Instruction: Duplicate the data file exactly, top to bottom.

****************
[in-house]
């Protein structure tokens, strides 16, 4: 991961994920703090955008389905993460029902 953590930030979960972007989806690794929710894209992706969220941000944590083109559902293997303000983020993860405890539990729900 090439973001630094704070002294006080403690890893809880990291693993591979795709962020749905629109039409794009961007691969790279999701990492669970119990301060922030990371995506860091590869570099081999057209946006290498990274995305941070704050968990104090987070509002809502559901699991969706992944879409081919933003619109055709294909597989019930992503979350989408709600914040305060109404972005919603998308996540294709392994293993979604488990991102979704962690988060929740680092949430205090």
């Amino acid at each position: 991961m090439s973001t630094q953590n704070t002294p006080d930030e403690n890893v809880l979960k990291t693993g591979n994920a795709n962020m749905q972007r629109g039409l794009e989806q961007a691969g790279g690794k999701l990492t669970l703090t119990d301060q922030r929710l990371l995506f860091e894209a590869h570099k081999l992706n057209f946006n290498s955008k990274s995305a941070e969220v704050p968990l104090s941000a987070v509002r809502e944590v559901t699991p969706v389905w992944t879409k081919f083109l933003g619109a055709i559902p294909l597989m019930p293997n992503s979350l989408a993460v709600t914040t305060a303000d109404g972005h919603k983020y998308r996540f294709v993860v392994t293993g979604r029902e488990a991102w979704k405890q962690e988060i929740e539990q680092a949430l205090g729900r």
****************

[in-house]
């Protein structure tokens, strides 16, 4: 991961994920703090955008389905993460029902 953590930030979960972007989806690794929710894209992706969220941000944590083109559902293997303000983020993860405890539990729900 090439973001630094704070002294006080403690890893809880990291693993591979795709962020749905629109039409794009961007691969790279999701990492669970119990301060922030990371995506860091590869570099081999057209946006290498990274995305941070704050968990104090987070509002809502559901699991969706992944879409081919933003619109055709294909597989019930992503979350989408709600914040305060109404972005919603998308996540294709392994293993979604488990991102979704962690988060929740680092949430205090």
């Amino acid at each position: 991961m090439s973001t630094q953590n704070t002294p006080d930030e403690n890893v809880l979960k990291t693993g591979n994920a795709n962020m749905q972007r629109g039409l794009e989806q961007a691969g790279g690794k999701l990492t669970l703090t119990d301060q922030r929710l990371l995506f860091e894209a590869h570099k081999l992706n057209f946006n290498s955008k990274s995305a941070e969220v704050p968990l104090s941000a987070v509002r809502e944590v559901t699991p969706v389905w992944t879409k081919f083109l933003g619109a055709i559902p294909l597989m019930p293997n992503s979350l989408a993460v709600t914040t305060a303000d109404g972005h919603k983020y998308r996540f294709v993860v392994t293993g979604r029902e488990a991102w979704k405890q962690e988060i929740e539990q680092a949430l205090g729900r």